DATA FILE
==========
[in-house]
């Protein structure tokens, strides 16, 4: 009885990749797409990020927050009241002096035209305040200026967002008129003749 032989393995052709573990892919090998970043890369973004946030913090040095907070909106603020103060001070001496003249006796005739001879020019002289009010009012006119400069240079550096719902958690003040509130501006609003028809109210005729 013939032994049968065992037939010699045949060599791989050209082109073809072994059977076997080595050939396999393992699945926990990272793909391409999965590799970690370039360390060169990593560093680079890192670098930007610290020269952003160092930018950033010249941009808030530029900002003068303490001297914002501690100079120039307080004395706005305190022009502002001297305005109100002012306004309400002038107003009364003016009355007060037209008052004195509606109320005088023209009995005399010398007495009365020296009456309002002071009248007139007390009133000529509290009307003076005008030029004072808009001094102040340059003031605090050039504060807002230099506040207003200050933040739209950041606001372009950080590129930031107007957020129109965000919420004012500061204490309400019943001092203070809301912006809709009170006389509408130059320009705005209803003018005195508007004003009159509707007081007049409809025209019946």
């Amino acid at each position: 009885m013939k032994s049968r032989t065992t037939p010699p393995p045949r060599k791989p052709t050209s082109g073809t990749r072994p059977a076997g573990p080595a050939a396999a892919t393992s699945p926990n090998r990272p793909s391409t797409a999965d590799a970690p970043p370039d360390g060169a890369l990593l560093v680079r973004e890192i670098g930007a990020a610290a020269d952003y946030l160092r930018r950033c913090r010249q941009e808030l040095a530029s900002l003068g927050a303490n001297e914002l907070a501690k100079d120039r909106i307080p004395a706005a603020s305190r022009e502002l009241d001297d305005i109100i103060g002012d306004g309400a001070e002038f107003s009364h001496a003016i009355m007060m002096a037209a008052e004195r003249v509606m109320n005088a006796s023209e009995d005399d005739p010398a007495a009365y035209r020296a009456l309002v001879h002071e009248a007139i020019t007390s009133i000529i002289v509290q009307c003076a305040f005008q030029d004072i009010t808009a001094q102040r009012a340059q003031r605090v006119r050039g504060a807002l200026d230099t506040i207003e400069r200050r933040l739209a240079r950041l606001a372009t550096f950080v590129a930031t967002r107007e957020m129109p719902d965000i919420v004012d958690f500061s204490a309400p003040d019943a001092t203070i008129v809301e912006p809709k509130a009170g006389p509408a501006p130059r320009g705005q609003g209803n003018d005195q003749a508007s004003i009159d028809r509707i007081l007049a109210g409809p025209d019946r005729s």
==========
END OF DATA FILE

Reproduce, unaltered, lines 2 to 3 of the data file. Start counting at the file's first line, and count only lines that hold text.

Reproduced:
């Protein structure tokens, strides 16, 4: 009885990749797409990020927050009241002096035209305040200026967002008129003749 032989393995052709573990892919090998970043890369973004946030913090040095907070909106603020103060001070001496003249006796005739001879020019002289009010009012006119400069240079550096719902958690003040509130501006609003028809109210005729 013939032994049968065992037939010699045949060599791989050209082109073809072994059977076997080595050939396999393992699945926990990272793909391409999965590799970690370039360390060169990593560093680079890192670098930007610290020269952003160092930018950033010249941009808030530029900002003068303490001297914002501690100079120039307080004395706005305190022009502002001297305005109100002012306004309400002038107003009364003016009355007060037209008052004195509606109320005088023209009995005399010398007495009365020296009456309002002071009248007139007390009133000529509290009307003076005008030029004072808009001094102040340059003031605090050039504060807002230099506040207003200050933040739209950041606001372009950080590129930031107007957020129109965000919420004012500061204490309400019943001092203070809301912006809709009170006389509408130059320009705005209803003018005195508007004003009159509707007081007049409809025209019946």
């Amino acid at each position: 009885m013939k032994s049968r032989t065992t037939p010699p393995p045949r060599k791989p052709t050209s082109g073809t990749r072994p059977a076997g573990p080595a050939a396999a892919t393992s699945p926990n090998r990272p793909s391409t797409a999965d590799a970690p970043p370039d360390g060169a890369l990593l560093v680079r973004e890192i670098g930007a990020a610290a020269d952003y946030l160092r930018r950033c913090r010249q941009e808030l040095a530029s900002l003068g927050a303490n001297e914002l907070a501690k100079d120039r909106i307080p004395a706005a603020s305190r022009e502002l009241d001297d305005i109100i103060g002012d306004g309400a001070e002038f107003s009364h001496a003016i009355m007060m002096a037209a008052e004195r003249v509606m109320n005088a006796s023209e009995d005399d005739p010398a007495a009365y035209r020296a009456l309002v001879h002071e009248a007139i020019t007390s009133i000529i002289v509290q009307c003076a305040f005008q030029d004072i009010t808009a001094q102040r009012a340059q003031r605090v006119r050039g504060a807002l200026d230099t506040i207003e400069r200050r933040l739209a240079r950041l606001a372009t550096f950080v590129a930031t967002r107007e957020m129109p719902d965000i919420v004012d958690f500061s204490a309400p003040d019943a001092t203070i008129v809301e912006p809709k509130a009170g006389p509408a501006p130059r320009g705005q609003g209803n003018d005195q003749a508007s004003i009159d028809r509707i007081l007049a109210g409809p025209d019946r005729s």